A Differentiated Product
Finally, to be successful, the team must come up with a differentiated product that has significant technical and/or economic advantages. An example of such a product is G&H Technologies surge suppressor, PULSE-GUARD that was used on the Sea Wolf submarine. The product has significant technical and economic advantages in several commercial applications. Competitive technologies are Metal Oxide Varistors (MOVs) and Transient Voltage Suppression (TVS) Diodes. Both types of products can stop the ESD pulse, but they only protect one line at a time, have a relatively high capacitance and are mounted on the PC board taking up valuable "real estate". PULSE-GUARD , on the other hand, is applied to all lines in the circuit instead of one at a time; has a significantly lower capacitance which is critical for high speed data applications; does not deteriorate after experiencing a number of pulses as do MOVs; and does not take up any board space which is critical in many small package applications like hand held computers.
In summary, a differentiated product is necessary to develop an effective market penetration strategy. The product can be positioned against standard products by highlighting its advantages. Premium pricing is also generally available because of the desirable features over standard technologies. With such advantages, the chances for commercial success are high. Without them, the new product would be "me too" and have difficulty in penetrating against established brands.
What Went Wrong?
For companies that did not have an overall success in our surveys, we asked what were major things that went wrong.. As one might expect, the factors that surfaced were the inverse of many of the key success factors.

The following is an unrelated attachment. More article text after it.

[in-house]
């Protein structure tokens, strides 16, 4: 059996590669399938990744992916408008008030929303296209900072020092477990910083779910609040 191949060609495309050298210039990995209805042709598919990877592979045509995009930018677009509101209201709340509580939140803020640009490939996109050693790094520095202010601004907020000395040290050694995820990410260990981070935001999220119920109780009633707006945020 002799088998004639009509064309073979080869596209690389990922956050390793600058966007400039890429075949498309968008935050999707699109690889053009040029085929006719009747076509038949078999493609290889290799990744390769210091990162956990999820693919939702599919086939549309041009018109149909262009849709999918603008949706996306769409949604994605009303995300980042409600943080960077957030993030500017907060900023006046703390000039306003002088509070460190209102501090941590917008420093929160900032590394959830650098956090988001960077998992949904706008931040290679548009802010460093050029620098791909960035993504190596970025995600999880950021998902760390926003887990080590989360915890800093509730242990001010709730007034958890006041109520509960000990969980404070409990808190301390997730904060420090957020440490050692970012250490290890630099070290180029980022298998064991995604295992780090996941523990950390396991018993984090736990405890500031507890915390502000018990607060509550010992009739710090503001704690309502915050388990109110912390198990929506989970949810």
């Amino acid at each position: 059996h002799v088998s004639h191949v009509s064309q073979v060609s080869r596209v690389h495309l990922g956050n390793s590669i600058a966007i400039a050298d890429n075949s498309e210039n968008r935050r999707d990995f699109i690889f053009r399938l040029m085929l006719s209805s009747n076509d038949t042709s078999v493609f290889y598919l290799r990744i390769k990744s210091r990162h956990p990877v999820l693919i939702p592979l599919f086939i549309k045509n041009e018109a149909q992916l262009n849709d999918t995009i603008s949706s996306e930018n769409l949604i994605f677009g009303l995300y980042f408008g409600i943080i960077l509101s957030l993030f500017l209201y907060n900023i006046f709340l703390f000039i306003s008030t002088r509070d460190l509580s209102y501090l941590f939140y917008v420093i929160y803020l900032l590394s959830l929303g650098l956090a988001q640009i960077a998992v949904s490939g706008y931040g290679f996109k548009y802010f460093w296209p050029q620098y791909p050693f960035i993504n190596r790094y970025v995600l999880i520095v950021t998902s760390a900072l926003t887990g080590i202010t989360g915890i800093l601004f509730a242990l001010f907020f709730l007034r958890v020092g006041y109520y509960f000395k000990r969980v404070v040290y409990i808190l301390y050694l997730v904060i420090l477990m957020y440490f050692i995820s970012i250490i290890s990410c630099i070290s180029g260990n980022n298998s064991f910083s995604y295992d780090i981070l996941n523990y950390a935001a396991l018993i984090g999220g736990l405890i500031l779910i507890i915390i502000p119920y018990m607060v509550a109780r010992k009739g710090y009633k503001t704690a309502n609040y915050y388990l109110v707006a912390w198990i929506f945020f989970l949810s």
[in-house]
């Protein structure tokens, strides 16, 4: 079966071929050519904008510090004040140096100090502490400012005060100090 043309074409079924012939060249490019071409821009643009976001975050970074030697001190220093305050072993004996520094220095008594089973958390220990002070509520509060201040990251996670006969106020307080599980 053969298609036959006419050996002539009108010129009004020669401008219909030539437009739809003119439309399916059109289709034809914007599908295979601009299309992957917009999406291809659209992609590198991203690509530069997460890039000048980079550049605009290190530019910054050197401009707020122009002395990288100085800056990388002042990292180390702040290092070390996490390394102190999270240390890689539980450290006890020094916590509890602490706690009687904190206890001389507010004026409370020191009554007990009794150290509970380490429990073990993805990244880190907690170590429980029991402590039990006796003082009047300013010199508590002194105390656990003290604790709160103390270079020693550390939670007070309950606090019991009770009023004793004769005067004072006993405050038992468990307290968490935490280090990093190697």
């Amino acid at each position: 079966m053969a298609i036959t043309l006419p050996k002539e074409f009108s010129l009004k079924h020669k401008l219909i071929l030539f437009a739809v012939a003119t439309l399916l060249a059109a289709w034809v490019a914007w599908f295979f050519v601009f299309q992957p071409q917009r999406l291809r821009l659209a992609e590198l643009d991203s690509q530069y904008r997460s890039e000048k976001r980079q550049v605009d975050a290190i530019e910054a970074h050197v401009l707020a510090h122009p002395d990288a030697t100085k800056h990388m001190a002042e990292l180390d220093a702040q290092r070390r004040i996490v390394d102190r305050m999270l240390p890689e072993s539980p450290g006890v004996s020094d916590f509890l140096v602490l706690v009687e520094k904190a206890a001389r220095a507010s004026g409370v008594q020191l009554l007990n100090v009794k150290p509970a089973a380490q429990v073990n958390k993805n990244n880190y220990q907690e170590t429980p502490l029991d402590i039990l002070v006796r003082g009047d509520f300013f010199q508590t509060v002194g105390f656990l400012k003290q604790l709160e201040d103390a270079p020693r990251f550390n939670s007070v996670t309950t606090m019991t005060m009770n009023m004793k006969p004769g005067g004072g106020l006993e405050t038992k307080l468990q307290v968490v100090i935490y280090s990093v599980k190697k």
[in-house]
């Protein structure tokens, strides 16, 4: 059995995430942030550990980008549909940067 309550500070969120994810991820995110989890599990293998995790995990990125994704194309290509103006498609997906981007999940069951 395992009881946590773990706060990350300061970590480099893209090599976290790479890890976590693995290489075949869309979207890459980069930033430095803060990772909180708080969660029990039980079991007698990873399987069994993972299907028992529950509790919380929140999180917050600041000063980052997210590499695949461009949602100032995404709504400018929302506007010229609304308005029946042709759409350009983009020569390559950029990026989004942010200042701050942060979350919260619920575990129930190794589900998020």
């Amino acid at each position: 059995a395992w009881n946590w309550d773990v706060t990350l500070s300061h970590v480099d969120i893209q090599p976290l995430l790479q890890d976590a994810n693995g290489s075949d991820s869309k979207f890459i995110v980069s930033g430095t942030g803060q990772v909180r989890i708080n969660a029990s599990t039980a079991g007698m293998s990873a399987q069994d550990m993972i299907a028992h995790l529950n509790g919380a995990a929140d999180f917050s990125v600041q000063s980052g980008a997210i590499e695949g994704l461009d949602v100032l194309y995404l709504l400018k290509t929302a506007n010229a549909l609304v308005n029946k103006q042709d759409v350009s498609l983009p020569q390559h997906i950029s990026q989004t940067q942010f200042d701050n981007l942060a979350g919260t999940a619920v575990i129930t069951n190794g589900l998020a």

The primary problem causing failure was the lack of commercial market experience on the team. As a result, the commercial markets were not properly analyzed; a well differentiated product that met market needs was not developed; an effective entry strategy was not implemented; and they did not have the ability to design and manufacture a product to commercial specifications and prices.
Another major cause of lack of success was not having top management support for the commercialization project. Many company top executives, such as those quoted elsewhere in this chapter, have been in the industry long enough to have gone through one or more down cycles. During those periods they may have experienced attempts in their companies to diversify into commercial markets and saw many of the problems. As a result, they developed strong personal views about the viability of such efforts. They may allow new efforts to be undertaken, but they dont provide their full backing to the project. As a result, the signals are read by the organization, incentives were not aligned and barriers went up.